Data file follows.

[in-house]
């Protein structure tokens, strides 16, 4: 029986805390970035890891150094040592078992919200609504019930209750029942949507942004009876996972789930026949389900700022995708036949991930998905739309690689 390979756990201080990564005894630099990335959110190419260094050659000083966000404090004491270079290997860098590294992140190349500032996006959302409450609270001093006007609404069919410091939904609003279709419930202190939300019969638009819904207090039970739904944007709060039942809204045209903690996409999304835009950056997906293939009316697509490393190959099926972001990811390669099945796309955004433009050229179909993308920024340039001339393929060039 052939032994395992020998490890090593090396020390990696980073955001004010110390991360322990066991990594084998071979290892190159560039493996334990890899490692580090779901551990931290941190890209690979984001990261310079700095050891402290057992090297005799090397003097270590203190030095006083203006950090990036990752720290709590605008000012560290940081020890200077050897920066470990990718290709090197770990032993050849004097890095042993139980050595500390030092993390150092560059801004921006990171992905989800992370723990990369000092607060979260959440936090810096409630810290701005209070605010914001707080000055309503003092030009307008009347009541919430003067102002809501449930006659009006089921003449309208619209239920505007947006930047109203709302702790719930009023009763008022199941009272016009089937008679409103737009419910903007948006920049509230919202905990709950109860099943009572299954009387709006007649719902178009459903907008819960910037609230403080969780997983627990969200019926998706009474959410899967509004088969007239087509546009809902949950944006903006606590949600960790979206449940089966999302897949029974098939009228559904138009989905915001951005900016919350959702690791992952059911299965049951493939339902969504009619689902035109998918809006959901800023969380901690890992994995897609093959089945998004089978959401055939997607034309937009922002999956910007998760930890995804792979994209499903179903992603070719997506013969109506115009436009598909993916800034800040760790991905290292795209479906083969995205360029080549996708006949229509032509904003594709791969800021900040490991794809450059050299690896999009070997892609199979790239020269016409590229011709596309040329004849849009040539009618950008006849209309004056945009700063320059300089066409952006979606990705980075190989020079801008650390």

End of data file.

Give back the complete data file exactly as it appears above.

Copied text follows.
[in-house]
């Protein structure tokens, strides 16, 4: 029986805390970035890891150094040592078992919200609504019930209750029942949507942004009876996972789930026949389900700022995708036949991930998905739309690689 390979756990201080990564005894630099990335959110190419260094050659000083966000404090004491270079290997860098590294992140190349500032996006959302409450609270001093006007609404069919410091939904609003279709419930202190939300019969638009819904207090039970739904944007709060039942809204045209903690996409999304835009950056997906293939009316697509490393190959099926972001990811390669099945796309955004433009050229179909993308920024340039001339393929060039 052939032994395992020998490890090593090396020390990696980073955001004010110390991360322990066991990594084998071979290892190159560039493996334990890899490692580090779901551990931290941190890209690979984001990261310079700095050891402290057992090297005799090397003097270590203190030095006083203006950090990036990752720290709590605008000012560290940081020890200077050897920066470990990718290709090197770990032993050849004097890095042993139980050595500390030092993390150092560059801004921006990171992905989800992370723990990369000092607060979260959440936090810096409630810290701005209070605010914001707080000055309503003092030009307008009347009541919430003067102002809501449930006659009006089921003449309208619209239920505007947006930047109203709302702790719930009023009763008022199941009272016009089937008679409103737009419910903007948006920049509230919202905990709950109860099943009572299954009387709006007649719902178009459903907008819960910037609230403080969780997983627990969200019926998706009474959410899967509004088969007239087509546009809902949950944006903006606590949600960790979206449940089966999302897949029974098939009228559904138009989905915001951005900016919350959702690791992952059911299965049951493939339902969504009619689902035109998918809006959901800023969380901690890992994995897609093959089945998004089978959401055939997607034309937009922002999956910007998760930890995804792979994209499903179903992603070719997506013969109506115009436009598909993916800034800040760790991905290292795209479906083969995205360029080549996708006949229509032509904003594709791969800021900040490991794809450059050299690896999009070997892609199979790239020269016409590229011709596309040329004849849009040539009618950008006849209309004056945009700063320059300089066409952006979606990705980075190989020079801008650390």